Cerebral (Brain) Aneurysm Treatment
What Is an Aneurysm?
Aneurysm is a localized dilation of the wall of a blood vessels. Aneurysms
are most prominent in the aorta but can also occur in peripheral vessels
and are fairly common in the lower extremities of older people. The cause
of aneurysm can be a result of aging or disease and it can be congenital
which means born with the defect.
The symptoms of aneurysm depends on the location of the aneurysm with the
common sites at the abdominal aortic artery, the intracranial muscles
and the aorta. Note that many aneurysms are without symptoms and can only
be discovered by feeling or on x-ray films during an examination. However,
when symptoms do occur, they may include a pulsing sensation and pain
if the aneurysm is pressing on internal organs. A ruptured aneurysm produces
sudden and severe pain. In other cases, aneurysm may leak blood causing
pain without the rapid deterioration characteristic of a rupture. Clots
may often form in aneurysm which creates danger.
There are some tests which can be done to detect aneurysm. First off is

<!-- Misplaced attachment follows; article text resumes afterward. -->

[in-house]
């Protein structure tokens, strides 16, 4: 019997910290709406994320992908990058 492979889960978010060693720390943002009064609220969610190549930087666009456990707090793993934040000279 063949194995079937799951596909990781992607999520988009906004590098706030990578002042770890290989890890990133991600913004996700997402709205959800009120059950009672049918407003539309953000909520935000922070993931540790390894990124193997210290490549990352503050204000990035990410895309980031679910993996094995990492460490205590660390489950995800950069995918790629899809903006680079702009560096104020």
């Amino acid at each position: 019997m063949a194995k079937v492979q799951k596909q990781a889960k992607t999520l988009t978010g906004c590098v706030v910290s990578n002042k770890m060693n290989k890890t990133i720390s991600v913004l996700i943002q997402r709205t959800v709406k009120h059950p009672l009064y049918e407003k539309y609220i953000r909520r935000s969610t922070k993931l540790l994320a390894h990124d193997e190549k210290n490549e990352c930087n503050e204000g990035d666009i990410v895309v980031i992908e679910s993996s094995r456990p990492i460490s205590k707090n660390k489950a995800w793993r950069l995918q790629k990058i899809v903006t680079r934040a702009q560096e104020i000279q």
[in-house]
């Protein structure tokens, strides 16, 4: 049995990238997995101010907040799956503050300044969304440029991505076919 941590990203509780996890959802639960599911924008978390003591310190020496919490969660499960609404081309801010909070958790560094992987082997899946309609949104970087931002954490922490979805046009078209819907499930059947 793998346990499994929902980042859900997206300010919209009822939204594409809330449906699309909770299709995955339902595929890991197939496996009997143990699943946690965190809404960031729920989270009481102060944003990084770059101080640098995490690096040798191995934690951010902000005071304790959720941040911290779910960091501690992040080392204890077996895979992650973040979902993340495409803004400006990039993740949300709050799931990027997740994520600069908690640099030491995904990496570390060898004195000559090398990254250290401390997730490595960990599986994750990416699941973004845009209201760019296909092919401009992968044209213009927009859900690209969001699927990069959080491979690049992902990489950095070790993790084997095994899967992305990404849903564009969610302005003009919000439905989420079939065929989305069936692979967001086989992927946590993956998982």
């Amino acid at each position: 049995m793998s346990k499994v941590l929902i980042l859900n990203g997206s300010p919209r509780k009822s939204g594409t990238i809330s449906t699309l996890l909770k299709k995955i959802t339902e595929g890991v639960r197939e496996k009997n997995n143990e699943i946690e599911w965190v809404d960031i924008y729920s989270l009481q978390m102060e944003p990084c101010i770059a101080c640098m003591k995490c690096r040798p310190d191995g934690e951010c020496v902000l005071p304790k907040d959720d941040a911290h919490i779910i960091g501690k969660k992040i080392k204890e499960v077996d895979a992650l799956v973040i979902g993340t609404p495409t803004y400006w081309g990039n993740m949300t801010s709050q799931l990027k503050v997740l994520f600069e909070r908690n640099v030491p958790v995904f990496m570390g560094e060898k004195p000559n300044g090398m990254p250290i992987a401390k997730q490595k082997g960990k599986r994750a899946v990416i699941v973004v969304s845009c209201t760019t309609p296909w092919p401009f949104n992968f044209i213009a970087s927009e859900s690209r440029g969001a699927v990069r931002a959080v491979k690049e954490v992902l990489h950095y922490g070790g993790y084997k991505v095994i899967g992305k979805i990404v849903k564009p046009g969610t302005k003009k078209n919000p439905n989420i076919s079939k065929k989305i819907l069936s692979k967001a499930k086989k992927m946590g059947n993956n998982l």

the angiogram which is an x-ray exam of the arteries, veins or heart chambers.
There is the MRI which is a diagnostic technique that uses the response
of atoms to a strong magnetic field to produce cross-sectional images.
The Spinal tap is another way to diagnose aneurysm which is a puncture
of the spinal cavity with a needle to extract spinal fluid for diagnostic
purposes. Ultrasound uses high-frequency sound waves to produce an image
of an organ. Echocardiography may be used which uses ultrasound waves
to visualize structures within the heart. Lastly, x-rays may also be obtained.
To treat aneurysms, drugs may be prescribed to lower the blood pressure
and to reduce the risk of rupture. However, some aneurysms such as the
abdominal aneurysm must be treated surgically, especially if it is large
and increasing in size. Enlarging thoracic aneurysm should also be considered
for surgery. Finally, a dissecting or ruptured aneurysm requires immediate
For more information on Pomona Valley Hospital Medical Center's Stead
Heart & Vascular Center, please call 909.865.9858.